Recently a colleague asked me about how we can accelerate our industry’s digital DNA. What is meant by “digital DNA” is our ability to cultivate top-down leadership and support which facilitates digital execution, and chiefly when it comes to cross-functional collaboration and managing regulatory risk.
I think that this cultivation of digital DNA is an inevitability, as we cannot forever resist this societal tide. As the science fiction writer William Gibson has been quoted as saying, “The future is already here—it’s just not evenly distributed.” If we pause in the midst of our impatience about a future too slowly emerging, I think we will see that we have come a good ways in this cultivation. Indeed, patient persistence gets all things done.
I like to encourage those of us who are “digital change agents” to persist in: 1) being influential “customer storytellers,” 2) “business case (story) deliverers” and 3) “savvy, open negotiators, collaborators and village builders.” I have found that these three elements have been critical in my work as a digital DNA cultivator. I discuss these themes in my 2008 “Rules of New Media Adoption.”
The first of these points gets at the idea that we can always get better at articulating how digital is impacting the health of customers where we know that this external environment is always developing at an order-of-magnitude faster pace than our internal understanding.
We do a good job of expressing the statistics around these trends—good for the head—but often neglect to dimensionalize those statistics with stories of real customers so that we also move the hearts of decision makers and influencers in our organizations.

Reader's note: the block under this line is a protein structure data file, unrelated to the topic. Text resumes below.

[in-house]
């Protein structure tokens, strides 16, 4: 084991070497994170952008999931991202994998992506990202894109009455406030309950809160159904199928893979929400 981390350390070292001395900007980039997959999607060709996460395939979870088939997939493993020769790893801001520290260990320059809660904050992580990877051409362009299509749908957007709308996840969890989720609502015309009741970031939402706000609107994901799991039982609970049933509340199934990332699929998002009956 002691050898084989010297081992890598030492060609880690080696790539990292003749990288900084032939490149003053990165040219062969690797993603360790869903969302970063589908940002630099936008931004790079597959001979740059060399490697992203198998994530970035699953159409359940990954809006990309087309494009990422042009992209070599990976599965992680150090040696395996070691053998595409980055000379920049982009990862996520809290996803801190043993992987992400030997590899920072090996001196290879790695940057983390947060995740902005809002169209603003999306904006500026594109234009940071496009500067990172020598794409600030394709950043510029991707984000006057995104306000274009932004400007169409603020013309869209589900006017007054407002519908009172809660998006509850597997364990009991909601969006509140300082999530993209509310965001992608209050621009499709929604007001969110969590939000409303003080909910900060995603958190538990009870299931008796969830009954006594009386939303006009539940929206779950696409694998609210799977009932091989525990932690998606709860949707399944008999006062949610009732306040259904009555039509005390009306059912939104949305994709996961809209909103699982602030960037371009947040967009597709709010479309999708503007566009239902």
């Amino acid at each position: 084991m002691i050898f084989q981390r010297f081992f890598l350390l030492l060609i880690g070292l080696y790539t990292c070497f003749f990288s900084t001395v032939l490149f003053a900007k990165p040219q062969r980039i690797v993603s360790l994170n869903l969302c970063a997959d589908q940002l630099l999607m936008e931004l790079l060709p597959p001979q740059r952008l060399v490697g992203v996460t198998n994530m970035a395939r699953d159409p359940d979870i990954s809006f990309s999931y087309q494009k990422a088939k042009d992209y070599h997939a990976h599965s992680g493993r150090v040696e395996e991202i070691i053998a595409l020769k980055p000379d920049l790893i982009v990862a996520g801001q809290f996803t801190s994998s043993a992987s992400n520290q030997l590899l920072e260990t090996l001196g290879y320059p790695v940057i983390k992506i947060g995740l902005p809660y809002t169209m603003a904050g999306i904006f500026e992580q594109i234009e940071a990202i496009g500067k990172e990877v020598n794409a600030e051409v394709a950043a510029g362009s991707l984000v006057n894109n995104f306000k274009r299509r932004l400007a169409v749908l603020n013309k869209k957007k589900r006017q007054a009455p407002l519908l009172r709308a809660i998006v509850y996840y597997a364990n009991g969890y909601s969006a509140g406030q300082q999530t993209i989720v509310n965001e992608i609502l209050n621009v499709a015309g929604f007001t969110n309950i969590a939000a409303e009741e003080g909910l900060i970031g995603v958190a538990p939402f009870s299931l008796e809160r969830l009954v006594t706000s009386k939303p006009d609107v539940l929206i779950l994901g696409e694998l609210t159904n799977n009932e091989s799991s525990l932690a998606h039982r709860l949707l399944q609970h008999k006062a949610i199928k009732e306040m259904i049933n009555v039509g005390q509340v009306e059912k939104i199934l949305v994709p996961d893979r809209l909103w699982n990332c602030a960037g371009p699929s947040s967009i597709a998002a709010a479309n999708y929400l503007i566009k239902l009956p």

I hear the skeptics even as I write this saying, “It does not work,” and my retort is that we should not expect admission but know that to be human is to be susceptible to relevant stories. It is what makes the world go ’round.
The second point is about remembering that, as much as we may believe in digital and want others to come along faster, where there is no strongly “believed-in” business case there won’t be strong investment either. As such, we can always improve the quality and volume of our business cases (stories).
And yes, I hear those who say it is unfair that we have to say it more often than those who pitch proposals for content and channels we have more traditionally used as an industry. But you know how it is…the cosmos is unfair. Remember, patient persistence gets all things done.
The third point is absolutely critical to gathering the “village that raises the digital child” in our organizations. This leadership behavior is the way by which we can best enroll our management, risk management partners and other colleagues, especially if they are detractors (who are there to protect us from our exuberant folly). I have found that we move forward faster or feel relatively better when we cultivate such villages.
So as I said, a cultivated “digital DNA” is largely inevitable; the question is how can we continue to show up in ways that accelerate this cultivation for our respective organizations. I hope these thoughts help you with your organization’s ongoing digital DNA cultivation project.
Craig DeLarge is global leader, multi-channel marketing strategy & innovation, Merck.